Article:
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Those old NiCad rechargeable batteries

Posted by Jerry_NJ (My Page) on
Thu, May 5, 05 at 8:48

I've "got a ton of them", mostly on on power hand tools. I've moved to NiMh on D cells and smaller.

I have had good life (shelf) on NiCad batteries until I purchased a Ryobi 14.4Volt tool set, including electronic fast charger and two batteries.

The tool is perhaps 1 to 2 years old, has seen occassional use, mostly the hand light being the use, and now both batteries have lost capacity. Yes, I know about the memory effect, perhaps to a fault. I have almost always made sure the battery was really down before recharging. This may be part of the problem. So, I've been recycling the batteries for a few days, letting them run down on "their own", with occassional use of the hand light. Then recharge. They seem to be improving slightly.

Any experience/expertise on this subject? In particular I am of the opinion that Ryobi either got a bad batch of batteries, or there's something wrong with the charger.

Follow-Up Postings:

RE: Those old NiCad rechargeable batteries

It's entirely possible that the batteries could have been weak from the start. A lot of times when you buy stuff like that you have no idea how long it's been sitting on the shelf, and if those batteries sit for a very long time, they can lose some of their life.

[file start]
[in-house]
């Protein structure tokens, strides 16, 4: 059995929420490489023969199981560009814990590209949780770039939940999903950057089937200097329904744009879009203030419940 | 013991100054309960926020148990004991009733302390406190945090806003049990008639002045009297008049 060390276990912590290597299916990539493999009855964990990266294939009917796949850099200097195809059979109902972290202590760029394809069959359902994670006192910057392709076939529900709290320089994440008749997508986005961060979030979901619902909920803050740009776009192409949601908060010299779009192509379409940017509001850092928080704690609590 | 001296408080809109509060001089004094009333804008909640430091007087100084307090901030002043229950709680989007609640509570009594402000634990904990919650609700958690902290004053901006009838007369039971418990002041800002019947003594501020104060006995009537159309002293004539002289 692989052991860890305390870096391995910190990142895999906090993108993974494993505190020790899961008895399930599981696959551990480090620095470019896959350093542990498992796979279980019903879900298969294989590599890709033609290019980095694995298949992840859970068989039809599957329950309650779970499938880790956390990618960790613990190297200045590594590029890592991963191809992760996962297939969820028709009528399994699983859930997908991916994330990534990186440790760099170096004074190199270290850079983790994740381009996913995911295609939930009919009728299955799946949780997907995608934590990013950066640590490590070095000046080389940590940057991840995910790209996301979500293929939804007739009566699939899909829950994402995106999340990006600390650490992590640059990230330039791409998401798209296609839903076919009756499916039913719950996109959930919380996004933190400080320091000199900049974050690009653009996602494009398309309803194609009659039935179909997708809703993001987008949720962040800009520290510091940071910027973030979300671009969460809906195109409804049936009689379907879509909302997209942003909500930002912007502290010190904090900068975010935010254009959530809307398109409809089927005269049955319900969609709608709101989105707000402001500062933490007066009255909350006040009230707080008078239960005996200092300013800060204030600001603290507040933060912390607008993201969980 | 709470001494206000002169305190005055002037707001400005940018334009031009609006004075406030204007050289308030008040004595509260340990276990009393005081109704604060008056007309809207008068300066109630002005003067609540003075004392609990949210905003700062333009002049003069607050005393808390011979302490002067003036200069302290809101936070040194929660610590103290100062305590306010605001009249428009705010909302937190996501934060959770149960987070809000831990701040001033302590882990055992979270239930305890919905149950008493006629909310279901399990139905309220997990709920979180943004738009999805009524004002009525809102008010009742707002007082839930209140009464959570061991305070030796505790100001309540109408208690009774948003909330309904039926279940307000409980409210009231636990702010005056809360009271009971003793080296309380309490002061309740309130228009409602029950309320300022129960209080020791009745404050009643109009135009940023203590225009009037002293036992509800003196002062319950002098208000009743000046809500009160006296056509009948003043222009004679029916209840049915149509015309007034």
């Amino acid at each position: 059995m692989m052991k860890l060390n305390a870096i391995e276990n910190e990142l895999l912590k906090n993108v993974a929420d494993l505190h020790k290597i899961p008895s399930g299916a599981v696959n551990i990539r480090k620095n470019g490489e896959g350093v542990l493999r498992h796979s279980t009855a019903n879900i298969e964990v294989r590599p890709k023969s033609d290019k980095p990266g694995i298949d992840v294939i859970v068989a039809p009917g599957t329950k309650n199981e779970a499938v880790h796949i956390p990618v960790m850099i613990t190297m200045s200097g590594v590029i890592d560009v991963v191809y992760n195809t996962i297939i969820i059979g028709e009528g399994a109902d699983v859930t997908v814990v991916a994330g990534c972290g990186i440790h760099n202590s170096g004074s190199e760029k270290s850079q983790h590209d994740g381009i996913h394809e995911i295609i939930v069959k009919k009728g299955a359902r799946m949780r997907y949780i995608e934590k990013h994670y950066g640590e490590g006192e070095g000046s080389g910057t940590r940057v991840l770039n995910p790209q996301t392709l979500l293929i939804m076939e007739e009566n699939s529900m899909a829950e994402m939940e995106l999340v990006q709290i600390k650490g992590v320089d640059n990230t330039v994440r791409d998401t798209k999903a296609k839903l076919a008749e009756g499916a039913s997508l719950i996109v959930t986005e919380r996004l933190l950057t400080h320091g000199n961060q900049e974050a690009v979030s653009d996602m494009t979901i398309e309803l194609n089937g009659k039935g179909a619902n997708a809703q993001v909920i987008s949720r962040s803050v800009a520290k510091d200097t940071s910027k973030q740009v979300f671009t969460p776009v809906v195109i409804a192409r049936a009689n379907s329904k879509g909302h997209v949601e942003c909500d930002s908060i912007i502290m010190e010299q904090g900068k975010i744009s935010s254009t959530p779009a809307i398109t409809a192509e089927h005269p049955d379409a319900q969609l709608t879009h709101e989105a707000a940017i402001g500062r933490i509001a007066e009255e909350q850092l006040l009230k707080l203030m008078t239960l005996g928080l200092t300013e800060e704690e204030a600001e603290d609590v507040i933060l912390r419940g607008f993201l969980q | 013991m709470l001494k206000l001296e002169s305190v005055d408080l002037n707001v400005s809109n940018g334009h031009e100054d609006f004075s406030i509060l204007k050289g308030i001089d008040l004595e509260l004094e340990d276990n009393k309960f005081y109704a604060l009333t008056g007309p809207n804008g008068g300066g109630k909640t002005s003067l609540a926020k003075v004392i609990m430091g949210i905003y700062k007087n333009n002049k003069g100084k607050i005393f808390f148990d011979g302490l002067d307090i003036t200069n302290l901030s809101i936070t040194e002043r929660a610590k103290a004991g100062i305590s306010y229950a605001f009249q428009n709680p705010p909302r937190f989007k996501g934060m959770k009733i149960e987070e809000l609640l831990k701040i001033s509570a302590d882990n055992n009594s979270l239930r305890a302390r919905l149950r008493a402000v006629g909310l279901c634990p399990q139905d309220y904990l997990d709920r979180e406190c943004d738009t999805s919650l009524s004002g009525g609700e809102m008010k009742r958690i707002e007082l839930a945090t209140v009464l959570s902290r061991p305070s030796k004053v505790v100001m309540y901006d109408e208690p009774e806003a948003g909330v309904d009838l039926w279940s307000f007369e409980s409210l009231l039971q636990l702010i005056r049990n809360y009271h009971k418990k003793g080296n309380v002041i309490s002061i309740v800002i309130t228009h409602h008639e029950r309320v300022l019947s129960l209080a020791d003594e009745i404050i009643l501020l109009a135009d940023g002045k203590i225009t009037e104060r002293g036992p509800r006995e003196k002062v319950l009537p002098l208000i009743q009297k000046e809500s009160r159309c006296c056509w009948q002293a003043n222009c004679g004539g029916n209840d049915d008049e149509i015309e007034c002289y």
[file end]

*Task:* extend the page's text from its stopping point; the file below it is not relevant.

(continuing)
The charger may be okay but it may not be a smart charger. Take a look at the instructions and see whether they say it's okay to leave the batteries on the charger constantly. If they say that's okay, it's got circuitry in it to shut down the charge after the battery is fully charged. If they say not to charge the battery for any more than so many hours, the charger has no such circuitry, and you can do the battery in by leaving it on there too long.

Rechargeable batteries seem to like being used. If you let them sit too long unused, they often go bad on you.

One suggestion I'd have: If you plan to replace these batteries so you can keep using this tool kit, do it soon. One problem I've encountered with some cordless tools is that when you go to replace the batteries, you can no longer get them. I had a Bosch cordless drill I really liked that I had to junk because I couldn't get batteries for it. The batteries lasted about 7 years, so I can't complain, but I wish I could have found replacements.

RE: Those old NiCad rechargeable batteries

Thanks, yes the charger is "smart", in fact it analyses the batter before it starts the fast charge. Good point on the replacement battery. I'll check to see if they are still available. I have a light, drill and small circular saw, and would like to keep them in operation. Funny thing on quality, I purchased a real "cheap" 9.6V battery powered drill from Harbor Frieght, I think it cost under $10. The battery and simple slow charge charger work great, the battery seems to have a lot of capacity and shelf life (i.e., has a very low leakage current).